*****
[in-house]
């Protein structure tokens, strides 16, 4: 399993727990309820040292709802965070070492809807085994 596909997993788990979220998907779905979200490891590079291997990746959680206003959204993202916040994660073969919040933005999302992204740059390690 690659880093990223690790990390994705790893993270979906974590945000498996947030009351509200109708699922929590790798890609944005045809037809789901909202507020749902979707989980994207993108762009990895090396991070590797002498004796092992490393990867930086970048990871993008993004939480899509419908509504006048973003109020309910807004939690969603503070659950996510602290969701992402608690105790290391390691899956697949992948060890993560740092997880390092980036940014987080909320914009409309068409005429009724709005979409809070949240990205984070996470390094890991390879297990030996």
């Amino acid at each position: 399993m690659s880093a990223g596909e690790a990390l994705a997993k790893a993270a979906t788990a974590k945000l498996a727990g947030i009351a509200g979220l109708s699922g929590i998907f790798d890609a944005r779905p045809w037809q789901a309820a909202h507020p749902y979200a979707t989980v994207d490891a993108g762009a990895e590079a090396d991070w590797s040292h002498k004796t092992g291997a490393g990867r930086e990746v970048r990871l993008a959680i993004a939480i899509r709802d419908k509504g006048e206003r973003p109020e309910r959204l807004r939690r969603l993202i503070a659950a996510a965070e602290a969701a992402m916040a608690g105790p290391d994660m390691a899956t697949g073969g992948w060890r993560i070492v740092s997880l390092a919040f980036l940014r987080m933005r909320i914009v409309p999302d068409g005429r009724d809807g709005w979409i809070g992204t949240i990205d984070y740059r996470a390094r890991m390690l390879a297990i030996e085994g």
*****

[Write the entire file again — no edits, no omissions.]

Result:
[in-house]
């Protein structure tokens, strides 16, 4: 399993727990309820040292709802965070070492809807085994 596909997993788990979220998907779905979200490891590079291997990746959680206003959204993202916040994660073969919040933005999302992204740059390690 690659880093990223690790990390994705790893993270979906974590945000498996947030009351509200109708699922929590790798890609944005045809037809789901909202507020749902979707989980994207993108762009990895090396991070590797002498004796092992490393990867930086970048990871993008993004939480899509419908509504006048973003109020309910807004939690969603503070659950996510602290969701992402608690105790290391390691899956697949992948060890993560740092997880390092980036940014987080909320914009409309068409005429009724709005979409809070949240990205984070996470390094890991390879297990030996």
């Amino acid at each position: 399993m690659s880093a990223g596909e690790a990390l994705a997993k790893a993270a979906t788990a974590k945000l498996a727990g947030i009351a509200g979220l109708s699922g929590i998907f790798d890609a944005r779905p045809w037809q789901a309820a909202h507020p749902y979200a979707t989980v994207d490891a993108g762009a990895e590079a090396d991070w590797s040292h002498k004796t092992g291997a490393g990867r930086e990746v970048r990871l993008a959680i993004a939480i899509r709802d419908k509504g006048e206003r973003p109020e309910r959204l807004r939690r969603l993202i503070a659950a996510a965070e602290a969701a992402m916040a608690g105790p290391d994660m390691a899956t697949g073969g992948w060890r993560i070492v740092s997880l390092a919040f980036l940014r987080m933005r909320i914009v409309p999302d068409g005429r009724d809807g709005w979409i809070g992204t949240i990205d984070y740059r996470a390094r890991m390690l390879a297990i030996e085994g």